Zhou, Y. and Voyiadjis, G.Z., 2019. Finite element modeling of production-induced compaction and subsidence in a reservoir along coastal Louisiana. Journal of Coastal Research, 35(3), 600–614. Coconut Creek (Florida), ISSN 0749-0208.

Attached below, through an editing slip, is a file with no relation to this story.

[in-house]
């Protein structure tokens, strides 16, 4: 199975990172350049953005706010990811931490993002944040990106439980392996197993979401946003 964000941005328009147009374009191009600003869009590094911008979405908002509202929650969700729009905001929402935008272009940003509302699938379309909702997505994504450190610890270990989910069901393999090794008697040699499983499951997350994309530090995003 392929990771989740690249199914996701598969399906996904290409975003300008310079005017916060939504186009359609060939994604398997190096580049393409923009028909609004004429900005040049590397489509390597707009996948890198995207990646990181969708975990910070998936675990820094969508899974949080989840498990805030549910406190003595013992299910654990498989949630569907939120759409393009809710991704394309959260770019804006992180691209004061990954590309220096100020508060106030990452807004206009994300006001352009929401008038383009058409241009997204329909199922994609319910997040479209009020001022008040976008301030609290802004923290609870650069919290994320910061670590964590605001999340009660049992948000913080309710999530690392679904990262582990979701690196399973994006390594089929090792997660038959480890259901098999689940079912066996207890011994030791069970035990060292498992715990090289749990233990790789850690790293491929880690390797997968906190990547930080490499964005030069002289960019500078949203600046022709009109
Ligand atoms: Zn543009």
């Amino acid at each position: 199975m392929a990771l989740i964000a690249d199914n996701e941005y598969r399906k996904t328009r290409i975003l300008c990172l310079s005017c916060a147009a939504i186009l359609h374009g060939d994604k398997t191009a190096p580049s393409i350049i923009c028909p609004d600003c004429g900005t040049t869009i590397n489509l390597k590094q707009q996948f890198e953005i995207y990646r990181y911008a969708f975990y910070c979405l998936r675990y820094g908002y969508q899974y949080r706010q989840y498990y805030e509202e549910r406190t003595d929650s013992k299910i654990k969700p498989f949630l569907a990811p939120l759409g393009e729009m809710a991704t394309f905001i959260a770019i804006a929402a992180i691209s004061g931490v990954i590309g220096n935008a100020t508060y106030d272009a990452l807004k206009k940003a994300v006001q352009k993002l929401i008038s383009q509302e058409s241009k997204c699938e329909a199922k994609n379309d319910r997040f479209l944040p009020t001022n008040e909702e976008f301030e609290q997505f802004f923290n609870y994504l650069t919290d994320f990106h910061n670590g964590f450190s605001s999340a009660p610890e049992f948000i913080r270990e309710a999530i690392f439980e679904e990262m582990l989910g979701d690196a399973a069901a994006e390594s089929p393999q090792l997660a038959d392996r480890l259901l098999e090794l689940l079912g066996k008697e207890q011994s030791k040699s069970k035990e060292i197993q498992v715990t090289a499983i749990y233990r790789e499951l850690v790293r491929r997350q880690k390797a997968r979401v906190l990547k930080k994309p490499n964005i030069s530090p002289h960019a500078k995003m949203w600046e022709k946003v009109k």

Subsidence has caused significant wetland losses in coastal Louisiana because of various anthropogenic and geological processes. Releveling data from the National Geodetic Survey show that one of the governing factors in subsidence in coastal Louisiana is hydrocarbon production, which has led to the acceleration of spatial- and temporal-dependent subsidence. The production-induced reservoir compaction and land subsidence are investigated for a typical reservoir in the Valentine field in coastal Louisiana, for three cases within the framework of homogeneous poroelasticity, inhomogeneous poroelasticity, and inhomogeneous poroplasticity. The observed subsidence is first interpreted by the Geertsma analytical model for a disk-shaped reservoir embedded in a semi-infinite homogeneous elastic medium and then by an analytical inhomogeneous poroelastic model that considers layered stratigraphy. A three-dimensional uncoupled finite element model is set up and validated against the two analytical poroelastic models. A modified Cam-Clay model is then adopted to account for the plastic compaction of the reservoir in an inhomogeneous poroplastic case. The material properties are calibrated based on the subsidence in the field and available geomechanical data in other reservoirs in the Gulf of Mexico. The observed trend and magnitude of subsidence in the Valentine field can be approximately interpreted through finite element modeling in all the three cases after calibration. It is inferred that the governing compaction mechanism is plastic deformation instead of elastic deformation during fluid production in the Valentine field. The ratio of subsidence over compaction generally varies with different compaction mechanisms. The finite element models presented in this study can be applied to evaluate the production-induced compaction and subsidence in other reservoirs, and the results could be potentially useful to coastal restoration and management.